It may seem like the kind of strength I'm talking about here is something people are just born with, but you can develop the skills you need to be a take-charge type. Keep these ground rules in mind and you'll be on your way.
Trust your vision
We all have an inner voice that tells us what we really feel. Many of us suppress it for fear of going against the grain, but people who are big and bold follow their gut instinct and fight to put their thoughts into action. And the more you do it, the easier and more second nature it becomes.
Remember: Perfect is the enemy of the good
Women tend to wait and research until they have what they believe to be a flawless idea (or a diplomatic way of stating that idea) before they put it into the universe. Just spit it out! Either it's better than you think or your friends and colleagues will help you develop it into something brilliant and game changing. But sitting mutely is no good for anyone, least of all you.
Be the early bird
As you've probably noticed, the people who act first are the ones who get the proverbial worm. So do a little homework, yes, but then make a move. Any move. Propose a new solution at work, throw a spicy question into the cocktail-party mix, pitch a better school fundraiser. Take a step to stand out and you might be surprised by how much more people respect you and flock to you with new opportunities.
Don't be afraid to make mistakes
Accept that everyone fails from time to time, then pick up, move on and use what you've learned to do better. Say you lobby the higher-ups at work to provide some kind of reimbursement for gym memberships but strike out. The good news is, now you've got the right contacts and connections for the next time you have a big idea to pitch—and in the meantime, you've earned props from your peers and boss for being such a go-getter.
Next Page: How to talk like a boss [ pagebreak ]
Talk Like a Boss
Do you clam up in large groups? Try these remedies from Matt Eventoff, owner of Princeton Public Speaking in New Jersey.
Be a slow talker
Pause briefly at the end of a sentence to sound more authoritative. People will lean in to listen to what comes next, and you'll be less prone to using filler words (like, uh, um) that can make you seem nervous. If someone cuts you off during the break, smile warmly and (in a nonconfrontational way) say, "Actually, I wasn't finished." Then resume.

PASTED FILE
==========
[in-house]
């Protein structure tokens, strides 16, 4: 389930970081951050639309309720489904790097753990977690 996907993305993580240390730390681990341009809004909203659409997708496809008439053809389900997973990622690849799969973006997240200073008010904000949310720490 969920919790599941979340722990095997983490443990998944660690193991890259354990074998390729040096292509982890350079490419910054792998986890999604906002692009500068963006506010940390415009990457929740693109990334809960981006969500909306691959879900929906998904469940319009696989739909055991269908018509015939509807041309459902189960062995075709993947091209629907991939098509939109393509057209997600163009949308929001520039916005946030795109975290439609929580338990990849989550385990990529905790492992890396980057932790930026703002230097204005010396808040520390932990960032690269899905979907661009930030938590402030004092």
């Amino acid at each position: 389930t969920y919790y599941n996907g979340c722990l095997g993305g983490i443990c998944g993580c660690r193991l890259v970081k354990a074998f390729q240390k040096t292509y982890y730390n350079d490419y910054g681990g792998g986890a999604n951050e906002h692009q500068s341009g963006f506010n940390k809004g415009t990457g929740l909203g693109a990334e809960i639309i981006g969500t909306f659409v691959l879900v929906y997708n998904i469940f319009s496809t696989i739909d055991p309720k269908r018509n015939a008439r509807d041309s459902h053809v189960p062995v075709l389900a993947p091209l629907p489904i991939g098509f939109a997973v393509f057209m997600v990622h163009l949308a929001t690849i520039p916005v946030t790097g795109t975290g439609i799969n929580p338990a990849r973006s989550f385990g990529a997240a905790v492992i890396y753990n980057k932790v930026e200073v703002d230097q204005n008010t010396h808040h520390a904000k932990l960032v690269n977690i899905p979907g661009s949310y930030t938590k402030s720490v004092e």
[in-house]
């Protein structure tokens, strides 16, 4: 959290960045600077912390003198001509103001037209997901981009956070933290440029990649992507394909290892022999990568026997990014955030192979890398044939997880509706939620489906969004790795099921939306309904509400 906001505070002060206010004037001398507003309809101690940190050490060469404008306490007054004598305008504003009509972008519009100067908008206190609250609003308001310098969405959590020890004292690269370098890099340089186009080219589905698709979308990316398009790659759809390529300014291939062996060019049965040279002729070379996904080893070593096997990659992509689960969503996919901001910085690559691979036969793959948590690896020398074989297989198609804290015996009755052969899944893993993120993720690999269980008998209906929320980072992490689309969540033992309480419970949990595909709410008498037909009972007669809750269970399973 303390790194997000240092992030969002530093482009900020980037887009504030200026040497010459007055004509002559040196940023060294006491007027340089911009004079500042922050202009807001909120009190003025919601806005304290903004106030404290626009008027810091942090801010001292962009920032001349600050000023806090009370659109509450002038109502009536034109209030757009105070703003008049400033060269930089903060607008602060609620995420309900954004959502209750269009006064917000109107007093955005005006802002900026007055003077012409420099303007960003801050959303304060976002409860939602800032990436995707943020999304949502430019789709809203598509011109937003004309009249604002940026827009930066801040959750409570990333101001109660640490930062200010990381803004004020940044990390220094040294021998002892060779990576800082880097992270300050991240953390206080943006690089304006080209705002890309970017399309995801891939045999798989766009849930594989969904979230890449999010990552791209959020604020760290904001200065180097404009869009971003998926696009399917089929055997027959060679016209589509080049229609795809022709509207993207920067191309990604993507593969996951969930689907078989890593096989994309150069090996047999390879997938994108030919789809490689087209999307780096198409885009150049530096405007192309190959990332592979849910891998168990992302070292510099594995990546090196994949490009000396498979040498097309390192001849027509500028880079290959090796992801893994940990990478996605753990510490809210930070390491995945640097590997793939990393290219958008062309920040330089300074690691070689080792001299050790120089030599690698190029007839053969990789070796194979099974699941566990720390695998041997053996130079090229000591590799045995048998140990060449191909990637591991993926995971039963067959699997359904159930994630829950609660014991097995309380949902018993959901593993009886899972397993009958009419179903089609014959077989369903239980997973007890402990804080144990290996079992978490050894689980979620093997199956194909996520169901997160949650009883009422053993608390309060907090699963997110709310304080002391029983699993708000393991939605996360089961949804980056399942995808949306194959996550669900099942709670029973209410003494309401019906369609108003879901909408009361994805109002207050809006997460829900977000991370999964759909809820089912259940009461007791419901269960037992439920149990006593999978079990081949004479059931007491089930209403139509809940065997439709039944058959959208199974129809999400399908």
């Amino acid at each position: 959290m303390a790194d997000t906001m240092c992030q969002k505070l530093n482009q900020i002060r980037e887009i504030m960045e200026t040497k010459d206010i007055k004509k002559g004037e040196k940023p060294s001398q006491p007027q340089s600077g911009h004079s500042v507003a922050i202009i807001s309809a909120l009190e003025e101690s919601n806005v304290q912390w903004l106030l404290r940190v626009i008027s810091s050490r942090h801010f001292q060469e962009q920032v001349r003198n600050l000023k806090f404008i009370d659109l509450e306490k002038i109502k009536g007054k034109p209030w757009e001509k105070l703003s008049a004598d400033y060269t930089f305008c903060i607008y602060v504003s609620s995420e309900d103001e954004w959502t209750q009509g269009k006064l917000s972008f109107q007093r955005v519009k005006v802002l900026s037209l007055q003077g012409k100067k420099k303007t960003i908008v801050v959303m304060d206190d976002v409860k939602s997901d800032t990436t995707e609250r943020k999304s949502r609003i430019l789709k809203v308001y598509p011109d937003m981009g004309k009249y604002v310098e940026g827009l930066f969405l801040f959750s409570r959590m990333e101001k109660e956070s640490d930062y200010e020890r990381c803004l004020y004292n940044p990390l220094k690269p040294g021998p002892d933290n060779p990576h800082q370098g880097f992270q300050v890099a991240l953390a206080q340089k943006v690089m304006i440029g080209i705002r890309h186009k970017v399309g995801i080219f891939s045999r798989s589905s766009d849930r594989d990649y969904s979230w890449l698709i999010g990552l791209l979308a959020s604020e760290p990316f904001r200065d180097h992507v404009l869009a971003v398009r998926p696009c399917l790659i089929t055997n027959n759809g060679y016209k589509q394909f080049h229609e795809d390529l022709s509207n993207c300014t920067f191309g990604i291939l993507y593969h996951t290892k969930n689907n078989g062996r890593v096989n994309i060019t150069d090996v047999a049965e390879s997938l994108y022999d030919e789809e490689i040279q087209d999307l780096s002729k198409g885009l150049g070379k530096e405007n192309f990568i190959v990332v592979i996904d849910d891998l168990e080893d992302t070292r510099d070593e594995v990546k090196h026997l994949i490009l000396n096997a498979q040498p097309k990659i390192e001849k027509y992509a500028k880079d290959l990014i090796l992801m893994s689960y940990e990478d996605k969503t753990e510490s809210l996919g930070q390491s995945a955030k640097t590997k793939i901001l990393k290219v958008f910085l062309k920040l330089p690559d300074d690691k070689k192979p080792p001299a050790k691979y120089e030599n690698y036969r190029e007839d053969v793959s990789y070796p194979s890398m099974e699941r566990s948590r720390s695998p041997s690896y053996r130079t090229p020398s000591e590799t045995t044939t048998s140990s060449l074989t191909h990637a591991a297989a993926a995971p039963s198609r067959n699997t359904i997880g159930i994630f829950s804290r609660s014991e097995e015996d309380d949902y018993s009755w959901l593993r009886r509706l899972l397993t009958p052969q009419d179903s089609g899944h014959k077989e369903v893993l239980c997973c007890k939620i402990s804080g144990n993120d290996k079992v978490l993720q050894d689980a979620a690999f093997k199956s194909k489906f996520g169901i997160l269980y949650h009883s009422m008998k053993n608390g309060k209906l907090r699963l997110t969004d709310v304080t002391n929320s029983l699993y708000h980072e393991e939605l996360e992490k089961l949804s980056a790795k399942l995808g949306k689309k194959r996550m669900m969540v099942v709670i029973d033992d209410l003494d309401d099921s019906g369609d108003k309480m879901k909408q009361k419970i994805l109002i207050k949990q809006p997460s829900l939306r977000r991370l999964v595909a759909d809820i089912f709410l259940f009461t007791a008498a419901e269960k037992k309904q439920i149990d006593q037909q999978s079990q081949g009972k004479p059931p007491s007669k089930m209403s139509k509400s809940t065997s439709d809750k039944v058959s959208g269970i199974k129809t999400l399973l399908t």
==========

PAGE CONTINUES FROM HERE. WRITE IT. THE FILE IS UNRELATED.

Speak loud and proud
Stand up straight to open your vocal tract and speak from your diaphragm; you'll create a stronger voice (not to mention a commanding presence).
Power up your words
Use declarative statements, like "I know" rather than "I think," to show confidence in your opinions. Adding wishy-washy phrases, like "kind of," or ending sentences with "right?" will undermine your points.
Play with pitch
If you have a loud personality, lower your voice to drive home a message. If you're quiet, enunciate and speak up.
Own the convo
Can't get a word in? Say, "That's a great point!" to butt in. Then pivot the topic to something you're passionate about.
The Art of Standing Strong
The way you hold yourself sends powerful signals, even if you're not saying a word. Grab people's attention with these tips from Janine Driver, president of the Body Language Institute in Washington, DC.
The more space you take up, the more gravitas you exude. In meetings, pop an elbow over the back of your chair to open up your body. At a party, rest one palm on a table or lean an outstretched arm against the wall.
The middle of the group is considered the power spot, so nab this position to be seen as important. You'll also get noticed if you place yourself in the center of a doorway while talking to others.
Work your angles
Addressing a crowd? Keep your head straight and steady to show authority. When you're in listening mode, cock your head to the left to appear more intelligent, or to the right to seem more attractive.
Try a power pose
Stand with feet a foot apart (a signature J.Lo move) and you'll come off as sexy and strong. Having less than 6 inches between your shoes can make you look, quite literally, like a pushover.